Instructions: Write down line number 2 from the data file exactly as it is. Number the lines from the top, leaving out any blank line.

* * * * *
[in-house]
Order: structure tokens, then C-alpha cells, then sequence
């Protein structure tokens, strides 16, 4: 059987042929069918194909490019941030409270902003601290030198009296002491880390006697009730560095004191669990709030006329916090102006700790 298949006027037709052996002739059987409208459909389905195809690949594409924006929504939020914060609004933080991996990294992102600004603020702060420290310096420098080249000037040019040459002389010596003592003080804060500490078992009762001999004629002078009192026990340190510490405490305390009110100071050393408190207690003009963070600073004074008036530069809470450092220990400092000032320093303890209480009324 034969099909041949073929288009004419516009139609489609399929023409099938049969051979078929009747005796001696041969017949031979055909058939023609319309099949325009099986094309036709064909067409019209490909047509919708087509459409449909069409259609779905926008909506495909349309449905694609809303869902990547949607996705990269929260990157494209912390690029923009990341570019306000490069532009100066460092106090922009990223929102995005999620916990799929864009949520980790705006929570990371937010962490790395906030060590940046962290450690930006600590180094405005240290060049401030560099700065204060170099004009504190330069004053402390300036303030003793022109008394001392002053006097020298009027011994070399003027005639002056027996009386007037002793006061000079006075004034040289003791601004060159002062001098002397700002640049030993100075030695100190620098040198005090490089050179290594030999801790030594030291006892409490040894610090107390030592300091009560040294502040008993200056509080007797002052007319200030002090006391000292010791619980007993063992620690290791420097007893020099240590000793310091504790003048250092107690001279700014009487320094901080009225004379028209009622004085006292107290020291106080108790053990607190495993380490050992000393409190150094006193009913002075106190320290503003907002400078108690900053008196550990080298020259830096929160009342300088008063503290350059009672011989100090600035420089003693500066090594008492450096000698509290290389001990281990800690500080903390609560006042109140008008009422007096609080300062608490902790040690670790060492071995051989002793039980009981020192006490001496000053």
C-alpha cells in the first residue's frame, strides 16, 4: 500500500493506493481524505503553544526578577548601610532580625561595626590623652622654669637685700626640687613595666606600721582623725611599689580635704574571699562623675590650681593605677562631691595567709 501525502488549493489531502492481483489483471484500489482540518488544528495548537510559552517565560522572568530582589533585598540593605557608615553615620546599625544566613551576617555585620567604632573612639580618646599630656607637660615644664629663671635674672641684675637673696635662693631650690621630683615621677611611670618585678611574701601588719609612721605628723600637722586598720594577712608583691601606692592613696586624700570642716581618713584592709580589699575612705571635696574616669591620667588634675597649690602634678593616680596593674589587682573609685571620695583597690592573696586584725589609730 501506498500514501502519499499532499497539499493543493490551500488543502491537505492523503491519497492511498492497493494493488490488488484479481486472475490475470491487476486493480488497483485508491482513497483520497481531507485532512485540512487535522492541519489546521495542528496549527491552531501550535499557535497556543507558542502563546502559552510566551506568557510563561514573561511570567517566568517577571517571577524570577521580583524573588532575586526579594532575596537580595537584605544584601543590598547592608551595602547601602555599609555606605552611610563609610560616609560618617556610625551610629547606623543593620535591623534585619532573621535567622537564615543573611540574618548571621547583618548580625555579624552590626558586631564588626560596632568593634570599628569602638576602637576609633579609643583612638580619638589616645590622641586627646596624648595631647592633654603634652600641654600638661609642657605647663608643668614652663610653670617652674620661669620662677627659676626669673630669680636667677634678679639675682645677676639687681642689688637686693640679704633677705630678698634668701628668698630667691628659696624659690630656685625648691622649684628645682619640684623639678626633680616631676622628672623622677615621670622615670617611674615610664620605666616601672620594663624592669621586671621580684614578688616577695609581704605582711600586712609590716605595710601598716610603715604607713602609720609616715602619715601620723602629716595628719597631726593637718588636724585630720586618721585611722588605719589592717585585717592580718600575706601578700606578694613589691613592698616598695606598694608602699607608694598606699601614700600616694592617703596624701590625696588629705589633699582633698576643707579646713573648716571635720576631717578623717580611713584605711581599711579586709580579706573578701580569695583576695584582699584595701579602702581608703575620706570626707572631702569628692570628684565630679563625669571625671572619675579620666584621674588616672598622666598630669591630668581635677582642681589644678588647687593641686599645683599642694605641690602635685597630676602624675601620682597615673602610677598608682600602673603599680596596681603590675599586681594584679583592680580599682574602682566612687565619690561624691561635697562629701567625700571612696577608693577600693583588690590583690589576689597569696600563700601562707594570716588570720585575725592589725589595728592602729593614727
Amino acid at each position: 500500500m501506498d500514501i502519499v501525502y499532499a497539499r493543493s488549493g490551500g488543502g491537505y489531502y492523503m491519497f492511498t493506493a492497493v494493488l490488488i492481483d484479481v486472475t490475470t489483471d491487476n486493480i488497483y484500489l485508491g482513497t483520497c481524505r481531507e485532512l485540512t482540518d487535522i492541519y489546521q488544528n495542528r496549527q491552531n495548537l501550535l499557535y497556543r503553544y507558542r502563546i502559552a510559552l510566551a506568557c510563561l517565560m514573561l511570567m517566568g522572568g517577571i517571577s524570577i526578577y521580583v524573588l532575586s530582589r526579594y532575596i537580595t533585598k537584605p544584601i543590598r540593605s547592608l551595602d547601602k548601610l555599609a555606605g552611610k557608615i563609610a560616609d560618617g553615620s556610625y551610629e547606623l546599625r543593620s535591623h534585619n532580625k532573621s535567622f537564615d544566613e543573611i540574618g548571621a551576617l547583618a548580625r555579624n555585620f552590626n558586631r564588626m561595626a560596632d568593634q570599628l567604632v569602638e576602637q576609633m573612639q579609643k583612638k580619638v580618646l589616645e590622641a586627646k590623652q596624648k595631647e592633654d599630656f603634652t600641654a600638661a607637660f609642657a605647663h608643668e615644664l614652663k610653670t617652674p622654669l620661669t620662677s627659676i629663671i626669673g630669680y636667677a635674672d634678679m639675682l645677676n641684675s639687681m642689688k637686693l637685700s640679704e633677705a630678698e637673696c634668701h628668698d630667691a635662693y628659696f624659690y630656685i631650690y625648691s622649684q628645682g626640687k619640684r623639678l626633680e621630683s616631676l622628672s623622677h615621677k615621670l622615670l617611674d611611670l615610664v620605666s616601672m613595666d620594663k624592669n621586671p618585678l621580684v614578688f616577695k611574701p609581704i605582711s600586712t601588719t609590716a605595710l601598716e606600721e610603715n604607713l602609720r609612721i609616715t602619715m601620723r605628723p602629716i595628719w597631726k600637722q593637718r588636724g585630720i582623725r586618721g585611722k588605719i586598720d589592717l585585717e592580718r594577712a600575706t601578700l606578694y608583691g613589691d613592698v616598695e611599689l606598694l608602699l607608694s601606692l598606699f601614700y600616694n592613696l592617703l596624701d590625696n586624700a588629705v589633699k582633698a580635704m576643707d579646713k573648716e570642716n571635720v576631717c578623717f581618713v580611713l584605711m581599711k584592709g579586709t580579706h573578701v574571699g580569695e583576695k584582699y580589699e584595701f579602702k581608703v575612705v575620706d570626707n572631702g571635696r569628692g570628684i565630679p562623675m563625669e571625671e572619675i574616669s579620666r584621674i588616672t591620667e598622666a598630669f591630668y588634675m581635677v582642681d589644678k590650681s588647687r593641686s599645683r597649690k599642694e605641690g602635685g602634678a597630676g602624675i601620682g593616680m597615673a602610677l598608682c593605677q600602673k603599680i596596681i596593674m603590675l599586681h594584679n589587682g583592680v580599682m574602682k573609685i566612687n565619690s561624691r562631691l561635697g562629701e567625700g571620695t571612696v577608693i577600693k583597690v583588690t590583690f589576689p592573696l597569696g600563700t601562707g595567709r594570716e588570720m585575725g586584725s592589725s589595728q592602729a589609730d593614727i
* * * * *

Order: structure tokens, then C-alpha cells, then sequence